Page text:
Of the more than 400,000 children in the United States that are living in foster care, according to promises2kids.org, only half of them will receive high school diplomas.
A local school program is working to increase those statics by offering foster students additional support through a program called Y.E.S., which stands for Youth Empowering Success.
The program originated back in 2014 and now it has made its way to the collegiate level at Bakersfield College and other local school districts, including Tehachapi, have adopted the program.
We first met Carlos Lopez during his senior year at Bakersfield High School while he was in foster care.
At that time, he was uncertain about his future, until he joined the Y.E.S. program.
Now, two years later he has graduated high school and is working a full-time job while mentoring other foster students.
"As much as these kids say they don't need help, a lot of them do need help, and I just want them to continue helping as many kids as we can," Lopez said.
The program not only helps foster students but also offers resources to homeless students, as well.
Ian Anderson, an adviser to the Y.E.S. organization, tells Eyewitness News it has grown significantly.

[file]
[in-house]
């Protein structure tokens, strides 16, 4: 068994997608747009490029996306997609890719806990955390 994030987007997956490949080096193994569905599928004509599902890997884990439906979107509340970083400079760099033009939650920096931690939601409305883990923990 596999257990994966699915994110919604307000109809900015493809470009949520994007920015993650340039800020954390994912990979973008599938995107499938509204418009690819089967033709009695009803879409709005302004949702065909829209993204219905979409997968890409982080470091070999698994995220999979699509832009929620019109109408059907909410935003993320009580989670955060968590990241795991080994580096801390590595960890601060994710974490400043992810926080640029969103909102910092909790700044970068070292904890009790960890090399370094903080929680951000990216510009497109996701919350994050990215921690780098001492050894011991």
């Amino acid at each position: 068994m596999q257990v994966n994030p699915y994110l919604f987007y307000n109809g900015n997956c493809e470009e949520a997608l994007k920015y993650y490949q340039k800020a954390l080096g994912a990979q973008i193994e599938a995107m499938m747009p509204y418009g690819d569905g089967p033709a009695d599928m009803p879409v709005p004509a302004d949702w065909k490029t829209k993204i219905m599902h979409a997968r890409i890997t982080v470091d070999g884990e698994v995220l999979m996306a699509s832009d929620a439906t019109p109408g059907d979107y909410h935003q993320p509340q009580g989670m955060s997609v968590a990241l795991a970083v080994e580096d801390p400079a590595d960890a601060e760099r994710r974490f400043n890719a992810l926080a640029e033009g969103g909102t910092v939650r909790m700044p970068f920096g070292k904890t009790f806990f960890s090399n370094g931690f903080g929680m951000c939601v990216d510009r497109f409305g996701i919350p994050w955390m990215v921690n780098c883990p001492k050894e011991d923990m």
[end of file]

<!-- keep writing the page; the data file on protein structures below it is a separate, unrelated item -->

"One of the things we found is foster youth feel disconnected from school, they move a lot so the creation of a community is really, really important," Anderson said.
Matthew Stubblefield is a sophomore at BC and a current Y.E.S student and is excited about the program’s growth on the Bakersfield College campus and is focused on ways he can give back to others.
"This program, for me, is really about helping those people who need a support group while they are in school and, you know, trying to find a way," Stubblefield said.
The program has a Trivia Night fundraiser 6-8 p.m. on April 1, at the Stockdale Affairs Event Center, 201 New Stine Road, Suite 350. Tickets may be purchased online.